The Thieves and Robbers of the Animal Kingdom

Egg TheifingPhoto: therupture

Theft appears as a widespread practice across the animal kingdom and is a very effective form of non-violent predation on other species. This planned technique comes with the advantages of lessening conflict and injury, requires less energy than catching and chasing prey and when mastered correctly is a great way of tackling scarce food sources.

So who uses these techniques?

The technique of stealing either eggs/food or alternative resources of other species has been practiced around the world, with thieves learning individual methods to acquire exactly what they need. Here are some great examples of some of the best techniques used in the animal kingdom:

The Baboon –Ostrich Egg Stealer!
Baboon drinkingPhoto: Donarldsart

When ostrich nests are lest unattended (even for the slightest second) the baboon is on the watch – quickly running in and stealing an ostrich egg, keeping a firm grip on his winning prize until in safe quarters. In some cases the baboon is not always slick enough and results in a confrontation with the adult ostrich that is extremely dangerous due to size comparison and the power behind the ostrich’s feet and can often result in death.

Despite such a risk egg robbing has become common within animals including insects, birds, mammals and even reptiles.

So why is being an egg thief the in thing?
Broken eggPhoto: oldraven

Eggs contain everything responsible for the growth and development of a bird embryo containing three essential requirements – nutrition, vitamins and fluid. Having such a concentrated nourishment of ingredients makes it an extremely favourable, valuable food source to get their hands on. So if the eggs keep on being laid, the eggs will keep on being stolen with the Baboon being the leading culprit of this!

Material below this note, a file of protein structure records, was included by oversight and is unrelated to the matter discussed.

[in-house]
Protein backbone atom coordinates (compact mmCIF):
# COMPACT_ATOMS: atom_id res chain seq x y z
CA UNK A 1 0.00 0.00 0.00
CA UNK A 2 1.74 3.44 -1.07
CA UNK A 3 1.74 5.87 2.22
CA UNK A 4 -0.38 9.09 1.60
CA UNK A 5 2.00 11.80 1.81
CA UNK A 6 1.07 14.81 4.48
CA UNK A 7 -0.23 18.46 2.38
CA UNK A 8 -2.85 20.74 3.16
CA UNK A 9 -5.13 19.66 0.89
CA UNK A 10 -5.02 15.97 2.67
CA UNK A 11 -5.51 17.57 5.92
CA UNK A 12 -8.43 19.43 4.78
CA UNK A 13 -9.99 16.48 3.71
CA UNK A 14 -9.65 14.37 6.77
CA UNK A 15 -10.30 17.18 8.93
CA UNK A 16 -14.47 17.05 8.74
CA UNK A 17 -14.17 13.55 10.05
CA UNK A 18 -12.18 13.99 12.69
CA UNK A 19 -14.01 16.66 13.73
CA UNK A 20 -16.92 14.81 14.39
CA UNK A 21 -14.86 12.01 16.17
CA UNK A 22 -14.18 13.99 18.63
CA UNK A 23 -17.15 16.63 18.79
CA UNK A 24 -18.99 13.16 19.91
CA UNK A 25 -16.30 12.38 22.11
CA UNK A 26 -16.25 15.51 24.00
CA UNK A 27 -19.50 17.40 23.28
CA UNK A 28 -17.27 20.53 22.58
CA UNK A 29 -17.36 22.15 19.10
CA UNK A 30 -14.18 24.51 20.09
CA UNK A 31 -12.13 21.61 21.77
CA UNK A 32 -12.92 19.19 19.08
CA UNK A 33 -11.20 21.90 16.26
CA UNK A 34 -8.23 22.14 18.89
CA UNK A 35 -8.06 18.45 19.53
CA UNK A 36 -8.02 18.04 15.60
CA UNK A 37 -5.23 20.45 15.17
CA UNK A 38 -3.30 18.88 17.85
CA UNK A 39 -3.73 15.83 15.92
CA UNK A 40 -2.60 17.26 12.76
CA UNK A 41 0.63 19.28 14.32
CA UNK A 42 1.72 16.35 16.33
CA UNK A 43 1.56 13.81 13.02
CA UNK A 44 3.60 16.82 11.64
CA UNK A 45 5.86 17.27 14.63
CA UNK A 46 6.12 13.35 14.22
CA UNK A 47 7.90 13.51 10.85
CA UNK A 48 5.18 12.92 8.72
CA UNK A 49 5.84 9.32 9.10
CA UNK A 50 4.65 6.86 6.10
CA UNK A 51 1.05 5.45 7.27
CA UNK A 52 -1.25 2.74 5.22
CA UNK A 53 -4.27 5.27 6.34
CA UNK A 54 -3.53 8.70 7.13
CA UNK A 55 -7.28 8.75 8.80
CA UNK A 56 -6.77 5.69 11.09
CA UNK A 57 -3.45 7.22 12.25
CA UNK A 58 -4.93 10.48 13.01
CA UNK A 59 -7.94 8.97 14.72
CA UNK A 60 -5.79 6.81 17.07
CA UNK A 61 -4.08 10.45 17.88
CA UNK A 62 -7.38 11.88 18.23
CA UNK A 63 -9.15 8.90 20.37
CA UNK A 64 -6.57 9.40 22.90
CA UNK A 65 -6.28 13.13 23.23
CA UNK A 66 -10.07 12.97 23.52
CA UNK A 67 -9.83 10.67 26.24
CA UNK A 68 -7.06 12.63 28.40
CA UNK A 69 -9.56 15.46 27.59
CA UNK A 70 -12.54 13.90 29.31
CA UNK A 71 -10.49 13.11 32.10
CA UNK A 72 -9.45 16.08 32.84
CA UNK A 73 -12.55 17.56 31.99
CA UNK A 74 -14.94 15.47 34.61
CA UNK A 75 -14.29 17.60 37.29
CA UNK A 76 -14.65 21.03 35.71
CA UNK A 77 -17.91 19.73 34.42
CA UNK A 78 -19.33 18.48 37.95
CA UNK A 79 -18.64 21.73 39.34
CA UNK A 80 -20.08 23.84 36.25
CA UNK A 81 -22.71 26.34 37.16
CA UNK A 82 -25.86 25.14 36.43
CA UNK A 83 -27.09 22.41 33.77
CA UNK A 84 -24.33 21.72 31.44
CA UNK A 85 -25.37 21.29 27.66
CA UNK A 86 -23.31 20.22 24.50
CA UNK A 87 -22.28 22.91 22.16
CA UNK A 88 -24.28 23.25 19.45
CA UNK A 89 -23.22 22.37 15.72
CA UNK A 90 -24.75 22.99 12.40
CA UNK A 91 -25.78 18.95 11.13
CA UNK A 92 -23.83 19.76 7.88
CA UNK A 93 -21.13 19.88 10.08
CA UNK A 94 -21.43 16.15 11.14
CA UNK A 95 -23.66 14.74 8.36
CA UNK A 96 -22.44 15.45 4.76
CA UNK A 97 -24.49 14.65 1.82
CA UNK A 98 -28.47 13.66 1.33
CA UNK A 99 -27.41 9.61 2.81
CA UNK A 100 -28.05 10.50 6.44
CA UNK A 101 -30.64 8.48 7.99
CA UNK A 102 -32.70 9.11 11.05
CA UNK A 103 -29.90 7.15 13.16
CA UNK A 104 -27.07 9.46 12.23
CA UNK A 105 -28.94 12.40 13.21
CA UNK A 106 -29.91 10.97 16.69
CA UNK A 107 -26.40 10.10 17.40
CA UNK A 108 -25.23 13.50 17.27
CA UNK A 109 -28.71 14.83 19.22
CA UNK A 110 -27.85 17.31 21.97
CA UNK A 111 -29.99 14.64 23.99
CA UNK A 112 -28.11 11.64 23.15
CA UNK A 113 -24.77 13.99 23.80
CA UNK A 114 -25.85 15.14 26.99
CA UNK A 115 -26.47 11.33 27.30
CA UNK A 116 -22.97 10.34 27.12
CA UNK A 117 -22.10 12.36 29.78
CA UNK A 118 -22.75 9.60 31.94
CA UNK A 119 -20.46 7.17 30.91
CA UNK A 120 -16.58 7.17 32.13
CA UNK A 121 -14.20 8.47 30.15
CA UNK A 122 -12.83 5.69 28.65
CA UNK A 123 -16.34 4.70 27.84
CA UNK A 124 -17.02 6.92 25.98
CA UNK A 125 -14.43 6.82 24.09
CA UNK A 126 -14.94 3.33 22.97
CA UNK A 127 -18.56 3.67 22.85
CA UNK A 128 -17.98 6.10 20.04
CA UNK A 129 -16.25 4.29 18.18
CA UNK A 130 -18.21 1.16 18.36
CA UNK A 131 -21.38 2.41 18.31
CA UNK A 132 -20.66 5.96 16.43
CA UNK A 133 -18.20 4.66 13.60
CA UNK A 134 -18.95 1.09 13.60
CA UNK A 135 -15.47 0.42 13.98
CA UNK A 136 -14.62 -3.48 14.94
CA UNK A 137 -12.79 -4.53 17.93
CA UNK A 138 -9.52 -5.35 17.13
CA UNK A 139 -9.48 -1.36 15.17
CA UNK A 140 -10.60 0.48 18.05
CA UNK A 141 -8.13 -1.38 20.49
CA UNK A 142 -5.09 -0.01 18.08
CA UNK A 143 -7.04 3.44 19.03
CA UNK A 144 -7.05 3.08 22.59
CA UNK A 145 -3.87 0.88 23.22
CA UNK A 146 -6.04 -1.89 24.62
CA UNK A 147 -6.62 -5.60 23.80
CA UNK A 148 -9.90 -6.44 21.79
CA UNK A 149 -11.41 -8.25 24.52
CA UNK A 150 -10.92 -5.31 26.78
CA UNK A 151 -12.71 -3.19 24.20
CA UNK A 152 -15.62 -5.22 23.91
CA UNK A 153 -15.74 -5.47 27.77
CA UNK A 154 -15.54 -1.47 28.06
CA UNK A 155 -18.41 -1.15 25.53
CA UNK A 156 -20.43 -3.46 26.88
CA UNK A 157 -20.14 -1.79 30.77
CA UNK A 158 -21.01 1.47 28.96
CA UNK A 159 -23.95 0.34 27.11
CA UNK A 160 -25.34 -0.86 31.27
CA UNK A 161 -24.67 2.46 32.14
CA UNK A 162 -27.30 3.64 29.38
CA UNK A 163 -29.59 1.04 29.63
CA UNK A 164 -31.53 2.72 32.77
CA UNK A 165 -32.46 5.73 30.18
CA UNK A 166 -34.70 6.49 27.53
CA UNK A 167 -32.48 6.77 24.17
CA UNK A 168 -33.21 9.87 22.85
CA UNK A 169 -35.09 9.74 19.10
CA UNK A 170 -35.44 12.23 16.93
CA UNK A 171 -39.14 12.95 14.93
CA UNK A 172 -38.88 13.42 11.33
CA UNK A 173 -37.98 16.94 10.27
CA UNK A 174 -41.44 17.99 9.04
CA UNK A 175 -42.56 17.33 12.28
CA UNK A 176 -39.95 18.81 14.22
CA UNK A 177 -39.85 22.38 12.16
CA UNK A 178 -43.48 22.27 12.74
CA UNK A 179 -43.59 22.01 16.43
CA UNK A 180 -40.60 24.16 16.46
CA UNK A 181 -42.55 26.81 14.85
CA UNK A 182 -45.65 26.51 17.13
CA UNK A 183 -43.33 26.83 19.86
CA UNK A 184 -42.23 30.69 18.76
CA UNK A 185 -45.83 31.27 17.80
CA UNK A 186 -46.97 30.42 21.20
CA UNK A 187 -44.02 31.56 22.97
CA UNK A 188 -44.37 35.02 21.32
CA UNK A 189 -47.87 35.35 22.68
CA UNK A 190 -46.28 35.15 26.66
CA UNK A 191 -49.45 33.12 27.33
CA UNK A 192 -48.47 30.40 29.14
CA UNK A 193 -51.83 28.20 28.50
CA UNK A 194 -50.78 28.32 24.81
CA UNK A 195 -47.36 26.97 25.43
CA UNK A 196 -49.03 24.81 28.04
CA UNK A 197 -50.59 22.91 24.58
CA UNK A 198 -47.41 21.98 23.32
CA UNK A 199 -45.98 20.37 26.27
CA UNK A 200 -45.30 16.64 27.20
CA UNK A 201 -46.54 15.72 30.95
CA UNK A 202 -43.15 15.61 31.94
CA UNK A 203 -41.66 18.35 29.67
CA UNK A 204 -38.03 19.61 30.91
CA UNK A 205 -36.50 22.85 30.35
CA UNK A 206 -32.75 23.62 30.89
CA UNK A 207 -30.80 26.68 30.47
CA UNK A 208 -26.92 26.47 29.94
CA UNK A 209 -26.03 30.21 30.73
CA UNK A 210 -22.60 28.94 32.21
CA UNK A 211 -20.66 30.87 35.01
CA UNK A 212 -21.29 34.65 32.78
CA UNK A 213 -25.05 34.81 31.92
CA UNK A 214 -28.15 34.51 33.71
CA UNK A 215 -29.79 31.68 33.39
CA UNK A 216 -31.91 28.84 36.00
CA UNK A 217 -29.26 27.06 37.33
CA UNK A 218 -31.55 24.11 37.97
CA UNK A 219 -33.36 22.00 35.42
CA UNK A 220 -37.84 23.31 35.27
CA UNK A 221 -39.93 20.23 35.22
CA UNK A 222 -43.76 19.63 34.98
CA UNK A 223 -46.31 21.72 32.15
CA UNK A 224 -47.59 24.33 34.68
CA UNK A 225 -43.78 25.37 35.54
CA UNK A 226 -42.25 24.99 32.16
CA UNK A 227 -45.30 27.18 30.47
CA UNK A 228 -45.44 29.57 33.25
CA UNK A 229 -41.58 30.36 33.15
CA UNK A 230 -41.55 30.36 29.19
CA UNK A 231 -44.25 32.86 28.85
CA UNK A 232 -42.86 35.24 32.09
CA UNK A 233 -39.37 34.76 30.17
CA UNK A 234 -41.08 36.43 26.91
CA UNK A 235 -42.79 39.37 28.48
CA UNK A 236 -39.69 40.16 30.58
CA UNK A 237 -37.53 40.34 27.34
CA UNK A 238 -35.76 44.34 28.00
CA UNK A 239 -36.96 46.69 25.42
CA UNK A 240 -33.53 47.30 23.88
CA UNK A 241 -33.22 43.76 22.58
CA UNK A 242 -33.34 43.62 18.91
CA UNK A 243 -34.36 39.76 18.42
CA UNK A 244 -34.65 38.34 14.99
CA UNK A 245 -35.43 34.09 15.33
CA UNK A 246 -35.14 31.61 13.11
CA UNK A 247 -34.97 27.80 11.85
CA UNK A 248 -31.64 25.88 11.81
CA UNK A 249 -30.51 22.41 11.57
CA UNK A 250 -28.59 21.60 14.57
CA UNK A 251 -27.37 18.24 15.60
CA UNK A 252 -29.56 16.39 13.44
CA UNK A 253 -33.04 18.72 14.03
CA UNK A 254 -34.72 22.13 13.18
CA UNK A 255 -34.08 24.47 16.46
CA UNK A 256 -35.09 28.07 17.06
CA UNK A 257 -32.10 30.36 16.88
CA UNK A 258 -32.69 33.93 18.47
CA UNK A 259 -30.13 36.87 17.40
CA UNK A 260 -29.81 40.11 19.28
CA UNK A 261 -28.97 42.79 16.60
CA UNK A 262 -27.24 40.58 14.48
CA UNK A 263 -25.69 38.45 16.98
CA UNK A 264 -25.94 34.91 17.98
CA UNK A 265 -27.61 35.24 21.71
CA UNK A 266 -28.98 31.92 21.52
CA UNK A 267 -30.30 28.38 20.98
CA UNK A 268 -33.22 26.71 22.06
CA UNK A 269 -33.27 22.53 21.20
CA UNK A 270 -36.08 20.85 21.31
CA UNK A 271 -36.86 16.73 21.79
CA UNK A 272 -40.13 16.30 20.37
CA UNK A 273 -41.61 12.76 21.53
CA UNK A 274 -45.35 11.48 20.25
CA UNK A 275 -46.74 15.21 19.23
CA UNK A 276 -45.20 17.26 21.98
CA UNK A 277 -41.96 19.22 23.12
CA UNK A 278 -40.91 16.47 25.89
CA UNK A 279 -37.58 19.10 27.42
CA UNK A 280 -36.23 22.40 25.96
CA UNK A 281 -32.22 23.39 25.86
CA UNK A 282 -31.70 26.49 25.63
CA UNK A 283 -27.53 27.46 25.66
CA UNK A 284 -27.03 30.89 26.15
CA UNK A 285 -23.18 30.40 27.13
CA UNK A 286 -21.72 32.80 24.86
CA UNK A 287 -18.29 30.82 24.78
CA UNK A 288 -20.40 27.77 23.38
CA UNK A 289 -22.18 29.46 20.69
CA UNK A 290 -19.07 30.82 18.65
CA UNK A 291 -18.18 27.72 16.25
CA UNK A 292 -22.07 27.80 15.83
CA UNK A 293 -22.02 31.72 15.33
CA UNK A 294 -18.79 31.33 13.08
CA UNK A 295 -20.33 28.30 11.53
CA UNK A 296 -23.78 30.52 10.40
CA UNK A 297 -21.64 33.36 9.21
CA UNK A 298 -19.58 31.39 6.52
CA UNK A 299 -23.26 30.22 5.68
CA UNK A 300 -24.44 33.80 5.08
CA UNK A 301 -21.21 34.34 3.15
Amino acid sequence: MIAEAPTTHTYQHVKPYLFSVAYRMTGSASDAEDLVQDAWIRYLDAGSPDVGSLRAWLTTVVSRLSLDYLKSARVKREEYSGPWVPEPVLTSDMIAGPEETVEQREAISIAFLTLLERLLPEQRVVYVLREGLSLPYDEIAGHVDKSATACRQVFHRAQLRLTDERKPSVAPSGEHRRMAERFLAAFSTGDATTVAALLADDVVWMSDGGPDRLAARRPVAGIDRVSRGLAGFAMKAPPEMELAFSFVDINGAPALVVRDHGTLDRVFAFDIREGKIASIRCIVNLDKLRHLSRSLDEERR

Ants – The stealer of workers!

Here is another example of the power behind those animals brave enough to steal! For ants the process of theft is very common. The principle behind this is that one species of ant steals the pupae of another species so when developed as an adult they serve as extra workers within the workforce. Some ants of the genus Polyergus have even adapted mouthparts specifically evolved for stealing and gripping the pupae of others.

Ant workersPhoto: http://buleria.deviantart.com/

The Worlds largest yet most daring thief!
WhalePhoto: Cianic

When you weigh over forty tons with a large body surface to hide, you would think that the sperm whale would always get caught when trying to steal? Despite this, the sperm whale surprisingly gets away with the most daring thefts within the animal kingdom.

Now their trick involves commercial fishing lines found in the coasts of Alaska. Their trick is to loll about in the water near boats, waiting just for the right moment to charge up to the lines, gulping down the fisherman’s catch. Sperm whales have begun learning and remembering timed schedules and the routes of the ships, making it their habit to steal a great deal of fish each day! Now that is what I call boldness for not being caught while being such a big thief!

Thief Vs Thief!

In some cases being a thief involves a one on one battle with another thief making the situation very tricky! Look what happens when two thieves crosses paths. Greater black backed gulls nest in the slands of Skomer, off the coast where birds are naturally competitive, often stealing food from others, as they cannot dive for fish so therefore often to have to steal from others species when bringing prey to the surface.

Greater Blacked Back GullPhoto: Seabarmirum

With keen eyes these gulls look out for smaller species of birds such as jackdaws that are eating captured prey. Jackdaws often start with the eyes, plucking them out and gaining a key area of nutrition. Shortly afterward, before the jackdaw has chance to consume the rest of the corpse, the gull chases away the jackdaw, using their more powerful bills to tear away and consume the corpse.

JackdawPhoto: Mjfoto

In the meantime the crafty jackdaw swoops down to the gulls nest, removes an egg and relocates to devour the contents. After a while the gull notices this intruder and begins to chase it away. The Gulls egg becomes dropped during the madness which the gull later eats as the broken egg can no longer be recognized as its own so the contents become eaten. This is a prime example of one thief turning against another, both taking parts and consuming one another’s dinner!

As you can tell – not all species are as cute and innocent as they appear! Imagine how many stolen watches and necklaces rest in their dens at night!

ADVERTISEMENT
ADVERTISEMENT